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Need pictures of Parcoblatta species


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Parcoblatta bolliana. Actually there were more than I thought (they must have been hiding well in the dirt). I found some in the container with most of the P. bolliana oothecae so some of those hatched. The P. virginica dominated in that container.

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Wow, very interesting! So, the P. pennsylvanica in the north were kept in good conditions when they did not molt to adult with not cold time? P. virginica and other species of roaches here might not be so cold tolerant. I kept them out for over a week and it got colder (I kept them in a small container). I also had two male I. deropeltiformis in there. They are all dead today. But that was only one P. virginica.

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Wow, very interesting! So, the P. pennsylvanica in the north were kept in good conditions when they did not molt to adult with not cold time? P. virginica and other species of roaches here might not be so cold tolerant. I kept them out for over a week and it got colder (I kept them in a small container). I also had two male I. deropeltiformis in there. They are all dead today. But that was only one P. virginica.

That's what Kyle told me and it takes couple of generations to get rid of this diapause requirement.

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Ones of the two I. deropeltiformis nymphs was actually alive and healthy. The other was sub-adult and seems dead. The sub-adult could have died from starvation. I did not see him eat and he was skinny but he was in a container with food for probably over a week before I put him outside to slow his growth down.

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The sub-adult male P. virginica I put out in the 20th was dead yesterday (it went down to 15 degrees). He was one of the captive bred ones. But he survived the other nights (so I think that night killed him). They might need to get used to getting cold.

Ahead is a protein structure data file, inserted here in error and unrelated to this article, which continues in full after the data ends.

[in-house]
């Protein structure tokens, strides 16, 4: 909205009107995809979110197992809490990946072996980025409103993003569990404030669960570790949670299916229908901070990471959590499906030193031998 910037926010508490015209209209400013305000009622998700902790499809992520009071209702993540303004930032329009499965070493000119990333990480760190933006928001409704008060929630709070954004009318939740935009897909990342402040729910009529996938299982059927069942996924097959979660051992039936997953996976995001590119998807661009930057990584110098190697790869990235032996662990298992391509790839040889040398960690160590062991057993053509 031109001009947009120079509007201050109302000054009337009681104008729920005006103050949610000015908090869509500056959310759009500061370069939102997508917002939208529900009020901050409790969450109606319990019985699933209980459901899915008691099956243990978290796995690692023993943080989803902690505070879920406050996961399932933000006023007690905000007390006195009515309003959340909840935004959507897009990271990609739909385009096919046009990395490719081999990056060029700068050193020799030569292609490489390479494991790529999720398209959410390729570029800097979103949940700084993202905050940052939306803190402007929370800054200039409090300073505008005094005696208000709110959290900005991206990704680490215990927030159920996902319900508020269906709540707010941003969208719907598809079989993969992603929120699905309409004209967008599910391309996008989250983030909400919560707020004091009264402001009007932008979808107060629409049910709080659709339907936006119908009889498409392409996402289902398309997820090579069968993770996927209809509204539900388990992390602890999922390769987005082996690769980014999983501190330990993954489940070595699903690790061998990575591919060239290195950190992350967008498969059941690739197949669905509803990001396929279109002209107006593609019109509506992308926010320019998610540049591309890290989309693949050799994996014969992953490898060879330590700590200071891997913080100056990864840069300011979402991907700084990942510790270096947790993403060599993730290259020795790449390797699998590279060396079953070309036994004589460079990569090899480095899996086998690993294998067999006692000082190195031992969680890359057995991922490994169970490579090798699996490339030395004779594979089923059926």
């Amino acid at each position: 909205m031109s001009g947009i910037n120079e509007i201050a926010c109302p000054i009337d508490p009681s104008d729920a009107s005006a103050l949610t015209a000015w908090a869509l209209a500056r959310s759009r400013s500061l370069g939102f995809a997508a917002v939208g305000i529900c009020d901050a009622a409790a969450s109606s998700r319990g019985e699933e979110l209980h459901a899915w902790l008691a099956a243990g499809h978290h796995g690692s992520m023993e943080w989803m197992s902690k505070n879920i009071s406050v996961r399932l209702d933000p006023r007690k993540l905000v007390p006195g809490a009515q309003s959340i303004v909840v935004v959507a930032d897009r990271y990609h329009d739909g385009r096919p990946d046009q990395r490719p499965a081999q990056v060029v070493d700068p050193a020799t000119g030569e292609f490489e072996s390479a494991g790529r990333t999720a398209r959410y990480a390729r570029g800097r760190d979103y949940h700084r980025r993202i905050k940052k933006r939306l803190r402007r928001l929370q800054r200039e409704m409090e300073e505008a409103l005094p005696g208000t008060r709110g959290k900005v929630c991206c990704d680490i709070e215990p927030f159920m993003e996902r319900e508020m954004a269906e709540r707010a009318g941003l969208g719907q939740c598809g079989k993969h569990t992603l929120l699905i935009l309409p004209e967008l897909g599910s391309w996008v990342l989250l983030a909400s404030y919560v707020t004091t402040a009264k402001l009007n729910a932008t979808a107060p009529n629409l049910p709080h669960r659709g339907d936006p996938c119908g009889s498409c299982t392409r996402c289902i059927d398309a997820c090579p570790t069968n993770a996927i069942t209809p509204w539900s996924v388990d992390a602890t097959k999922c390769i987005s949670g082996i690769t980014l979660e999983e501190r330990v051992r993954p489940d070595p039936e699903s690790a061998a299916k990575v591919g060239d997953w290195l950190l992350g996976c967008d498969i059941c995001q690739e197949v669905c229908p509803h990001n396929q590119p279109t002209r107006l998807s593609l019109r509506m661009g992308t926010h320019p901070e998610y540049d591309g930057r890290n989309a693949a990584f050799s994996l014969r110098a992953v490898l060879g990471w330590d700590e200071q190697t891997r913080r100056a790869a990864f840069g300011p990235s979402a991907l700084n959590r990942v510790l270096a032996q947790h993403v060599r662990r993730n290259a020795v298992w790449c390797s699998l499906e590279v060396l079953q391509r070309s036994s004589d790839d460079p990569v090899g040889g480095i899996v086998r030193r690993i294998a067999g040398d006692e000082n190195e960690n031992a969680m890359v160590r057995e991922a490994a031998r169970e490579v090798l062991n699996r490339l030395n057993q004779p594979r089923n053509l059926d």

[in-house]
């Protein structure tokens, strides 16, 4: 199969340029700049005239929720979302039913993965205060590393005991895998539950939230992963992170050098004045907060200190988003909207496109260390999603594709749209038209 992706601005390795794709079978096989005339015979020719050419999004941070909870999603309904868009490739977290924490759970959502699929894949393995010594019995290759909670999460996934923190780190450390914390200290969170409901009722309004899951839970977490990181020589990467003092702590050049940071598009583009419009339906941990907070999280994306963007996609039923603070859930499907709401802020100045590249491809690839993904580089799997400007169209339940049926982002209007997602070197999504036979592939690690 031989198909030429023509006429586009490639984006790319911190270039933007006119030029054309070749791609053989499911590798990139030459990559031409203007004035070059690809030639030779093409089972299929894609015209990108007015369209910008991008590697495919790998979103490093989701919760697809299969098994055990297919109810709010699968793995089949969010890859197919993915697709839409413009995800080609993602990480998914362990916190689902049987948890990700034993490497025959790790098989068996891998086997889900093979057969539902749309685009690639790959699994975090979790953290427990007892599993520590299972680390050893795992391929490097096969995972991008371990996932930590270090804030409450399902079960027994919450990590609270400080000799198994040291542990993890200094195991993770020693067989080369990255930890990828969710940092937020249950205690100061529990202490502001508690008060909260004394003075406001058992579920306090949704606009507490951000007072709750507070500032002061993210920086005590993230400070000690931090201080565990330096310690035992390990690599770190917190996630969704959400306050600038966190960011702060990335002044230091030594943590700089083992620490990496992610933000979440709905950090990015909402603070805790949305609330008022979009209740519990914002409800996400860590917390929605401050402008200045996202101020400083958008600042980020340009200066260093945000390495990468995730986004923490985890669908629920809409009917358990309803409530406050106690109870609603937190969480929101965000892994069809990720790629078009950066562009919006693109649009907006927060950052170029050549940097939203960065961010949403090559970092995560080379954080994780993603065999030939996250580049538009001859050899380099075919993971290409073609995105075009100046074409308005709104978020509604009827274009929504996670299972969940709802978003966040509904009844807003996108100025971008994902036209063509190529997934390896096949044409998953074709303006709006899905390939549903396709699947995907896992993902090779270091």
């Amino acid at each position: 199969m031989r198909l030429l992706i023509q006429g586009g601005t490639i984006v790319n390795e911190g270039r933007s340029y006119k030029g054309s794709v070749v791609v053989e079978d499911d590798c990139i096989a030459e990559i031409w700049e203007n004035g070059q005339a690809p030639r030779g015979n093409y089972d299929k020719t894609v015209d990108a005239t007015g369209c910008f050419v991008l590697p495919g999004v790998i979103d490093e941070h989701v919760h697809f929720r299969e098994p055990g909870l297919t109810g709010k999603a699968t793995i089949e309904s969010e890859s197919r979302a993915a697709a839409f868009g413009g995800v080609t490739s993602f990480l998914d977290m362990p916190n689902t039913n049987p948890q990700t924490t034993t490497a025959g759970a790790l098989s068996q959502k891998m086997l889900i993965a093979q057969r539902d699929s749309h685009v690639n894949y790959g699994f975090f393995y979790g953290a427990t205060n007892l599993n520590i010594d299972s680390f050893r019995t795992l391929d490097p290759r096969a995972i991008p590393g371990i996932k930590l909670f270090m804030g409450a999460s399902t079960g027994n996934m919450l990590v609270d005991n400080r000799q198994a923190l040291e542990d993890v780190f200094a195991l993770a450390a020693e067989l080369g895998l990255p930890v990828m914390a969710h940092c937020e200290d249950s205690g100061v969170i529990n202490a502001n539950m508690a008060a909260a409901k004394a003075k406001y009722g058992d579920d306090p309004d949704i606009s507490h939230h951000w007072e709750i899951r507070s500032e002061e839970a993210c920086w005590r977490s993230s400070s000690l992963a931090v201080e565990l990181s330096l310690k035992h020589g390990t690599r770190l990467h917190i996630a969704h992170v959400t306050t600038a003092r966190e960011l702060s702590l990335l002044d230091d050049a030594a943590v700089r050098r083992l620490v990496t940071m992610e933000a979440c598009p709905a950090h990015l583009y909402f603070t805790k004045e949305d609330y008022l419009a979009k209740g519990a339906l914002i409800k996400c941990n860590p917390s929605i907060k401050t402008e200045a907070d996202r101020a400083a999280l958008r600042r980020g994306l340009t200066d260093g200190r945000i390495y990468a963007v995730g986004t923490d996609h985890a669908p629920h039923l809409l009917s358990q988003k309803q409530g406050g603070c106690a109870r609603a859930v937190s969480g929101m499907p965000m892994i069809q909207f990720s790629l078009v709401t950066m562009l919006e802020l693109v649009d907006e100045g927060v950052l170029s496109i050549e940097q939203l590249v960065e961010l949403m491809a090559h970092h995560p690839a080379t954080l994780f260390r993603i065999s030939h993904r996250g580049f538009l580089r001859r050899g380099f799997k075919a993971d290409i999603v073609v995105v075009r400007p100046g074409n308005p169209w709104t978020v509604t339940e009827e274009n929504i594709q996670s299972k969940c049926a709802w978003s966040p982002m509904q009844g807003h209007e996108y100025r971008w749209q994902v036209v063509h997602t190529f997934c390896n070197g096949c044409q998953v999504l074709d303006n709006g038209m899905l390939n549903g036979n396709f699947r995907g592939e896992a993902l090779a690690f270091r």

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But I put another male (pre-sub?) out last night (about 9 degrees) and today he was fine. He was a wild caught one. Also I put a piece of wood that he was in when I took him out of his container from a warm room. I do not want to put them out anymore until I breed really many.

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I'm keeping a colony of about 16 or so P. Pennsylvanica inside for the winter to see if they mature or not by summer. Most of them are sub adults. Just curious if it'll work. Last time I left mine out on my back porch (which is built in but not heated) they all died within two weeks.

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At room temp in a container with Cocofiber substrate, oak leaves, and rotten wood.

Can you take a picture of the setup? Can you test the P. pennsylvanica by putting two or so in different containers with no wood but egg crates with some moister from mist? Or use just cocofiber?
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I'm using small piece of egg flat as a hide for them. But I'd suggest using rotten wood as a food source because that's what they eat as part of their diet in the wild.

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I'm using small piece of egg flat as a hide for them. But I'd suggest using rotten wood as a food source because that's what they eat as part of their diet in the wild.

Do you mean Parcoblatta generally or Parcoblatta pennsylvanica specifically? The wood often grows mold that kills my roaches so I would try without it a little. I think P. virginica eat wood because they live in tunnels in rotting wood but the other species like P. uhleriana I think eat a white fungus they are always around. And I wonder about P. bolliana eating ant larvae (just wondering). Because I always find them around ant houses and Cariblatta's P. bolliana seem predacious.
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Well I keep my P. pennsylvanica with the wood mixed into the substrate so I'm not worried about the mold. The other species are kept the same way but without the egg crate, just cork bark as a hide instead. I'm not sure about the other species specific diets but I've never had an issue with feeding any of them occasional dog food and apples with this substrate and setup.

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Well I keep my P. pennsylvanica with the wood mixed into the substrate so I'm not worried about the mold.

Mold does not grow under the substrate? Well, if you keep the wood like that then the P. pennsylvanica can't get to it.
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  • 3 weeks later...

Sorry, I didn't know that Parcoblatta dug. I probably caught some P. pennsylvanica a few days ago and two P. divisa I think (one male and one likely female) in two pine tree stumps. The roaches were only in the dry spots of the stumps. The stumps were both over 6 feet tall.

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